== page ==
Friday, October 10, 2008

Whither PMI?

The favorite talking point on right-wing radio has been that this whole financial mess is the fault of Democrats. It is true that Democrats have been staunch defenders of Freddie Mac and Fannie Mae compared to Republicans. It is also true that the Clinton Administration's passage of the Community Reinvestment Act in 1992 forced mortgage lenders to issue loans to higher-risk, lower-income borrowers than they would otherwise prefer. Both of these set the economy up for a run of defaulted loans.

If this were the only side of the story worth telling, then the current crisis would have manifested solely as an insurance collapse, not an investment banking collapse. The other side of the story worth telling is how this event disrupted the investment banking market so quickly and effectively.

(There may still be an insurance collapse, but it will take longer to become visible than the investment banking collapse, because of the reinsurance shell game -- insurance companies taking out policies from other insurance companies to cover their losses in the event that some external circumstance forces them to pay out more claims against their own policies than their actuaries predicted would occur. AIG was the first domino to fall, but I'm sure its shockwaves are invisibly propagating through the reinsurance community as we speak.)

Why all this focus on insurance? Because I have yet to hear a single pundit, politician, or self-proclaimed economic expert mention PMI. It is standard banking practice to attach mortgage insurance to any loan for which the borrower hasn't put down 20% or more of the purchase price. The borrower pays the premium (factored into his amortized payment schedule) for a policy that indemnifies the lender in the event that the borrower defaults on the loan. The Community Reinvestment Act may have artificially expanded the mortgage lending market into brackets of lower income and higher risk, but it did not preclude those lenders from continuing their established practice of insuring those risky loans with PMI.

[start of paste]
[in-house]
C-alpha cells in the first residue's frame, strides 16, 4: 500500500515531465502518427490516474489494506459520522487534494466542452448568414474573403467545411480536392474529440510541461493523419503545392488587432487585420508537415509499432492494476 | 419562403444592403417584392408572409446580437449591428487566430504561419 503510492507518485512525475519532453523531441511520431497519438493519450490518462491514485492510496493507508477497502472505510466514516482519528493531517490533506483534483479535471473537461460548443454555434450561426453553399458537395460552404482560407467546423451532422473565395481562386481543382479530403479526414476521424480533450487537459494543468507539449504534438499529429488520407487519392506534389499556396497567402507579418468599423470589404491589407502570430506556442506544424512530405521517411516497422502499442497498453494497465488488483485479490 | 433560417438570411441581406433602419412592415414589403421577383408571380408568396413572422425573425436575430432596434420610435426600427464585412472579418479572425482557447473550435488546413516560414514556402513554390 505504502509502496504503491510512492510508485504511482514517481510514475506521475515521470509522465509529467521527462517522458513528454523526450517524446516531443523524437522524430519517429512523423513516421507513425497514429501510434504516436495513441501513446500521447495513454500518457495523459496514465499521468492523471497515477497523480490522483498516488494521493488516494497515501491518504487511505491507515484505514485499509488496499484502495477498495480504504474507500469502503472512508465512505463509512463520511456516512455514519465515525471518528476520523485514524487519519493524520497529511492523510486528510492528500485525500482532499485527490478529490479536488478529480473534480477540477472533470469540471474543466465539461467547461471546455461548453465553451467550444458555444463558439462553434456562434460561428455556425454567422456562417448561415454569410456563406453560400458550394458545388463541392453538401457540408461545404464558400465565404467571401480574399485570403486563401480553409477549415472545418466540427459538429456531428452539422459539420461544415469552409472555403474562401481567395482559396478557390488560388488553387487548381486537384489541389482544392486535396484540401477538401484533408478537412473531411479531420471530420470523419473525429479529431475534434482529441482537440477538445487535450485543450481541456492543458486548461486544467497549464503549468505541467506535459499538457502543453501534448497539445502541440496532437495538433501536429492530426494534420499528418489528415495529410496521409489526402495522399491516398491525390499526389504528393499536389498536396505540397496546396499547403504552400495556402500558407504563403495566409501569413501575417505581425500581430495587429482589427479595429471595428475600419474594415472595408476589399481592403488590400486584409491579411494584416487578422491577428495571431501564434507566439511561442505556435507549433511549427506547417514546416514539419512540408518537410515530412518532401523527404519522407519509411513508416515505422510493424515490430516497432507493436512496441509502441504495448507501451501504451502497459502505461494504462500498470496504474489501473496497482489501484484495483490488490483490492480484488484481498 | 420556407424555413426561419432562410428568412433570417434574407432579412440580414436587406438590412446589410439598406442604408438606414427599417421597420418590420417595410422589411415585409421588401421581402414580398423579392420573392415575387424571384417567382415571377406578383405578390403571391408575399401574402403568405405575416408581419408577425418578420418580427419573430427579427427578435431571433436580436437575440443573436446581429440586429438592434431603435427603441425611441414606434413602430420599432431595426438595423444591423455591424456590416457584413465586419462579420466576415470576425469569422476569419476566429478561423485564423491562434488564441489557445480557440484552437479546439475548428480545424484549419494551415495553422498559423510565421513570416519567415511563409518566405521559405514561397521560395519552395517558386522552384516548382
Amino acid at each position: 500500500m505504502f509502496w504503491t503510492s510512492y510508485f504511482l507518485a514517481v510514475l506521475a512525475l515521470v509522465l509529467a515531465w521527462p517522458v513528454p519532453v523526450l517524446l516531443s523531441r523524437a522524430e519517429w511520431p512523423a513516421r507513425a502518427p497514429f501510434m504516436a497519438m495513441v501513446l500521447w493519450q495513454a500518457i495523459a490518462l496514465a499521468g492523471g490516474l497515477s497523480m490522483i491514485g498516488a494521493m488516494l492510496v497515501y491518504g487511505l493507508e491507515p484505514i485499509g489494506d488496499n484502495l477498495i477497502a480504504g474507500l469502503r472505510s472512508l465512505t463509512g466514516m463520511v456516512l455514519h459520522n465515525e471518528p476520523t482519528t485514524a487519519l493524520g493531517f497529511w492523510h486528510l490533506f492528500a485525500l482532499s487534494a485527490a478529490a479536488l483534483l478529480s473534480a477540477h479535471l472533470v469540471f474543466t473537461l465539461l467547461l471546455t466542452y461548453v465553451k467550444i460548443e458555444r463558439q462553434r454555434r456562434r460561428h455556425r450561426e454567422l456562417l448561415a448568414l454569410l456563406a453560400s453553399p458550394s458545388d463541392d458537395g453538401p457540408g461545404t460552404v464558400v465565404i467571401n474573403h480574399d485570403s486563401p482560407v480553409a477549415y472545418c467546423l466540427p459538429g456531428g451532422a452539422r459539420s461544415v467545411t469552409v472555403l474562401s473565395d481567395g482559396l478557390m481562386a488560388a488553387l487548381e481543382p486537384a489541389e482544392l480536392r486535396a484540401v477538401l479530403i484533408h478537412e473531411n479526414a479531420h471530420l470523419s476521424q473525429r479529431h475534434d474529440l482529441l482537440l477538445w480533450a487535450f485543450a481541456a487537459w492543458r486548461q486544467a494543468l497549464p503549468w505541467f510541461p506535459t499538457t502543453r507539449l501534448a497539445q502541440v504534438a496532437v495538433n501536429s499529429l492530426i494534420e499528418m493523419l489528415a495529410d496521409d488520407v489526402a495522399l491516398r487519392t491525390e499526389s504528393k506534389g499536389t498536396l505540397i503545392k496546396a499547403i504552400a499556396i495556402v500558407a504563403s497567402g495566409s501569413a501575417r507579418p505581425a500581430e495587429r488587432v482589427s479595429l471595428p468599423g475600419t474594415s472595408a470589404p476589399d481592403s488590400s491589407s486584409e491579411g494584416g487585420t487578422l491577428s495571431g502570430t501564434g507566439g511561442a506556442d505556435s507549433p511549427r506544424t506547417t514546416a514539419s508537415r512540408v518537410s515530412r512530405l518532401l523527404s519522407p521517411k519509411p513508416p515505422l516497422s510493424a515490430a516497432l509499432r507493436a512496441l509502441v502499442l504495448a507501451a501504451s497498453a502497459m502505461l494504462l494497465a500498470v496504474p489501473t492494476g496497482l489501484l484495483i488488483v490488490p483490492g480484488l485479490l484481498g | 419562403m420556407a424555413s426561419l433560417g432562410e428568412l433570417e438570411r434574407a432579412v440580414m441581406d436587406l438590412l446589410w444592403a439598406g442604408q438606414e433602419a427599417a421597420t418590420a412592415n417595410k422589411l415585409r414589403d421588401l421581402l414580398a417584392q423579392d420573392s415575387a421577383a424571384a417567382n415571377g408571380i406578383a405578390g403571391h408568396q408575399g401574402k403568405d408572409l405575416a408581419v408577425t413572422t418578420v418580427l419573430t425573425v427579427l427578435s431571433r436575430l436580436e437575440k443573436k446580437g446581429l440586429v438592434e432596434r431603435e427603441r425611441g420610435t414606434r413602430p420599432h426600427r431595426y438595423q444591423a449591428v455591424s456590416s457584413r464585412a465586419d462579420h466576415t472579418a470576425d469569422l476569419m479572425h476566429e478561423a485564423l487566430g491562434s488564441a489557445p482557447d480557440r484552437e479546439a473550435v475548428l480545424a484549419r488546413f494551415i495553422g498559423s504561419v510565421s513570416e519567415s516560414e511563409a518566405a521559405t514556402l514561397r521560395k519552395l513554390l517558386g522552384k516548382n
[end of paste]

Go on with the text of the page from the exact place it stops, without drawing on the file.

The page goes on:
A spike in loan defaults from low-income, high-risk borrowers shouldn't hurt the lenders -- because by definition, those are the loans for which they would have required PMI from the getgo. It would just translate into a spike in mortgage insurance claims. But barely anybody is talking about insurance in this mess; it's all about the investment banks.

I view this as proof that CDOs really are the problem. If a CDO is based on 10 underlying mortgages, all of which go bad, but all of which are covered with PMI, then the underlying lenders will recoup their loss, but none of that insurance payout will go to the holders of the CDO. Banks are failing not because their mortgages went bad, but because they invested en masse in CDOs that were not entitled to the PMI payouts of those bad mortgages.

The legislation that allowed CDOs to be created was the Gramm-Leach-Bliley Act, a Republican-championed bill that was passed seven years after Clinton's Community Reinvestment Act. (For those irrational Clinton-haters among you, yes, Clinton did sign both bills -- ironically, a decision he continues to defend even in light of the subprime mess.)

So here's what I want to know. I want some statistics:

(a) percentage of defaulted loans that would not have been made had the Community Reinvestment Act never been passed
(b) percentage of defaulted loans that had PMI
(c) percentage of defaulted loans that had been repackaged into CDOs
(d) percentage of overlap between groups (a), (b), and (c)

If it turns out that the overlap between (b) and (c) is low, that would disprove my conjecture, as would (c) being any lower than 90%. If (b) is anything less than 90%, then the banks have fucked up on an even more fundamental level than we've been led to believe up to this point.

Everybody has been making the general prediction that the economy is going to continue getting worse over the next year or two. I'm going to make a specific sub-prediction: that, just when it seems like the investment banks are finally getting their shit together, we'll see the same thing happen with the insurance business. The reinsurance market is the other shell game that will prove unsustainable under these conditions.


Anonymous said...

PMI is not a silver bullet, though. According to Wikipedia (, PMI fills the gap between the lender's costs and the proceeds from selling the foreclosed property. Consequently, PMI does not just pay off the loan. The lender has to first sell the foreclosed property. If credit is not readily available for investors or average homeowners, the lender will not be able to sell the property. As a result, there may be a spike in PMI claims, but, that statistic will probably be a lagging economic indicator.

Owen T. Cunningham said...

Wow, that's a pretty glaring oversight on my part. Thank you for clueing me in.

In thinking about foreclosure sales, it makes me wonder -- why aren't hordes of foreign real estate speculators scooping up all these properties? A handful of sufficiently motivated Russian billionaires could easily take over a hefty chunk of our future housing market.